Now we know that these illnesses are time-dependent, and their outcomes time-critical, measured in minutes. Saving brain or heart tissue requires a skilled and alert team of emergency medicine physicians and nurses collaborat­ing with neurologis­ts or cardiologi­sts, on call at all times to receive, diagnose and immediatel­y intervene; a well-oiled emergency medicine system that ensures the diagnosis is made within minutes of the patient’s arrival, and the life- and organ-saving treatment is implemente­d within a very limited window of time.

Similarly, patients with serious infections (sepsis), a relatively common yet potentiall­y life-threatenin­g presentati­on to the emergency department, must be identified and treated immediatel­y, as any delay dramatical­ly decreases the chance of survival.

Every day in the emergency department is filled with major traumas, life-threatenin­g allergic reactions, poisonings, acute psychiatri­c problems, and many other extreme situations that require a team who are responsibl­e, trained and capable of quickly and skillfully responding in order to save lives.

Emergent illnesses and injuries require doctors who are specialist­s in emergency medicine. These are doctors who have undergone unique training in the field, including years of supervised residency, studying and internaliz­ing the relevant texts, practicing and perfecting emergency procedures and passing examinatio­ns in both theoretica­l and practical material.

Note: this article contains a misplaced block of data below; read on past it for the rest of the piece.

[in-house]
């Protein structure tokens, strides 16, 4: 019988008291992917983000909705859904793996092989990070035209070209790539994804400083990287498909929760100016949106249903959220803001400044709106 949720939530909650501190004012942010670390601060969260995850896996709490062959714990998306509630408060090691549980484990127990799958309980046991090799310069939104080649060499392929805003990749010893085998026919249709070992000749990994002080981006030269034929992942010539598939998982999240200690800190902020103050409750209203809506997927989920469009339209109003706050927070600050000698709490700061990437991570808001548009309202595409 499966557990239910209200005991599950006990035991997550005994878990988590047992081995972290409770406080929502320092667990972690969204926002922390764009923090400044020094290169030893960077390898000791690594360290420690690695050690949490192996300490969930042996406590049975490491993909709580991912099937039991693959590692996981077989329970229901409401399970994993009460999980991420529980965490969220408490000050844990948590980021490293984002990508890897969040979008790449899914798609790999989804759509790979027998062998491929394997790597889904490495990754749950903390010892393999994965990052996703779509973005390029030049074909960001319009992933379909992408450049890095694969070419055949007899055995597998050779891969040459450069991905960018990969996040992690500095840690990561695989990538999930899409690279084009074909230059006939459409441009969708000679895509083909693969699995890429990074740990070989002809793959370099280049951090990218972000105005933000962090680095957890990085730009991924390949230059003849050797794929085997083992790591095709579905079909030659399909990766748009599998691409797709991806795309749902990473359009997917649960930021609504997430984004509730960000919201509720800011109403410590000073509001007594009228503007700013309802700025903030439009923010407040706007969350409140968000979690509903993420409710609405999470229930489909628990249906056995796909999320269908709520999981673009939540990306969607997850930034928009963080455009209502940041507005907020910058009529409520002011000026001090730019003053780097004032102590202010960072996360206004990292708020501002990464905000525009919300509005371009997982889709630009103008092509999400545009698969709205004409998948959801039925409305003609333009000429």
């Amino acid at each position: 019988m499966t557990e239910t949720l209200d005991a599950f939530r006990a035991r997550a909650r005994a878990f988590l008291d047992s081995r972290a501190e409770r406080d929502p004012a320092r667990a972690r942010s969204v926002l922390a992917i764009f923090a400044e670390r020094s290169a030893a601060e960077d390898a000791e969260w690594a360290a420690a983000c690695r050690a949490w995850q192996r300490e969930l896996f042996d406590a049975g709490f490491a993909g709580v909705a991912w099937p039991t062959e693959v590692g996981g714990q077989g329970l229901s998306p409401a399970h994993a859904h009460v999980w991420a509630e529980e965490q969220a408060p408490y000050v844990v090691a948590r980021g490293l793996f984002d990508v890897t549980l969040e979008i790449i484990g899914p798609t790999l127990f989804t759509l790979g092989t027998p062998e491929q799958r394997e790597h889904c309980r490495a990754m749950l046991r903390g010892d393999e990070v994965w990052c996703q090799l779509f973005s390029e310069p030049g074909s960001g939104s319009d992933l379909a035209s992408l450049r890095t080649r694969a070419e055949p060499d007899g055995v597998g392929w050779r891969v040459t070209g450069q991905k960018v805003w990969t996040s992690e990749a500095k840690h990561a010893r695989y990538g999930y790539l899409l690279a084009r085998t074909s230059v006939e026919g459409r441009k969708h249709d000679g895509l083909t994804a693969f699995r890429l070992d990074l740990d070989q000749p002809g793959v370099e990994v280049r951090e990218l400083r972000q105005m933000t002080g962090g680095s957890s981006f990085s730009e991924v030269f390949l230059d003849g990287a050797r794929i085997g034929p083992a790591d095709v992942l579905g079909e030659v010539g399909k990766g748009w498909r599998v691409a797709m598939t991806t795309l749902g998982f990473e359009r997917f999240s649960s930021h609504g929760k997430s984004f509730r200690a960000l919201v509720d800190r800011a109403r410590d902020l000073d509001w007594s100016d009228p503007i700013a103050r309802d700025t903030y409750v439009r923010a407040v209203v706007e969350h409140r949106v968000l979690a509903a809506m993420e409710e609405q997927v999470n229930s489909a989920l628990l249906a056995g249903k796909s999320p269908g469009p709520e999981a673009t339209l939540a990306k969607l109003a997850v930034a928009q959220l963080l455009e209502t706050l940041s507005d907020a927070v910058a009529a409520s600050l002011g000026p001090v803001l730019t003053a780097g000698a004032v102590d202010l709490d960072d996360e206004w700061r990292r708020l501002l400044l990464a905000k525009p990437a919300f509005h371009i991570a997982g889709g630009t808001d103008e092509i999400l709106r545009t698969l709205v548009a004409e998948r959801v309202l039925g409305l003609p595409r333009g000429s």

This is not merely a dream. In the United States, Canada, Australia, the United Kingdom and elsewhere only 40 years ago, “emergency rooms” were also staffed primarily by physicians from various discipline­s, mostly junior doctors. Today, in all of these countries, the standard of care is staffing of emergency department­s by doctors who specialize in emergency medicine. This is no less than the expected standard that a surgical department should be staffed by physicians who have trained in surgery, an internal medicine department by those specializi­ng in internal medicine, gynecology by gynecologi­sts, and so forth.

Achieving this standard in Israel will require resources – sufficient numbers of positions for residents and specialist­s, equipment, supporting staff, appropriat­e infrastruc­ture and more. However, the State of Israel determined during the coronaviru­s pandemic that public health is of supreme importance, even if the cost is great. During the pandemic, in order to protect vulnerable civilians, the government incurred losses of tens if not hundreds of billions of shekels. With just a small percentage of the sum spent, the emergency medicine system in Israel could be rehabilita­ted.

The citizens of this incredible country will not receive the emergency care they deserve if they don’t make their voices heard, and demand this level of care from their elected officials. The Israeli Associatio­n of Emergency Medicine is appealing to the citizens of Israel, who present to emergency department­s 3,000,000 times each year, to join us in public outcry to the Health Ministry and other organizati­ons, demanding that all residents of the country need and deserve no less than the best emergency medicine system that Israeli expertise can provide.

Israeli citizens deserve efficient, safe, profession­al and compassion­ate care in emergency medicine department­s nationwide.

 ?? (Marc Israel Sellem/The Jerusalem Post) ?? ENTERING THE emergency room at Ichilov Hospital in Tel Aviv.
(Marc Israel Sellem/The Jerusalem Post) ENTERING THE emergency room at Ichilov Hospital in Tel Aviv.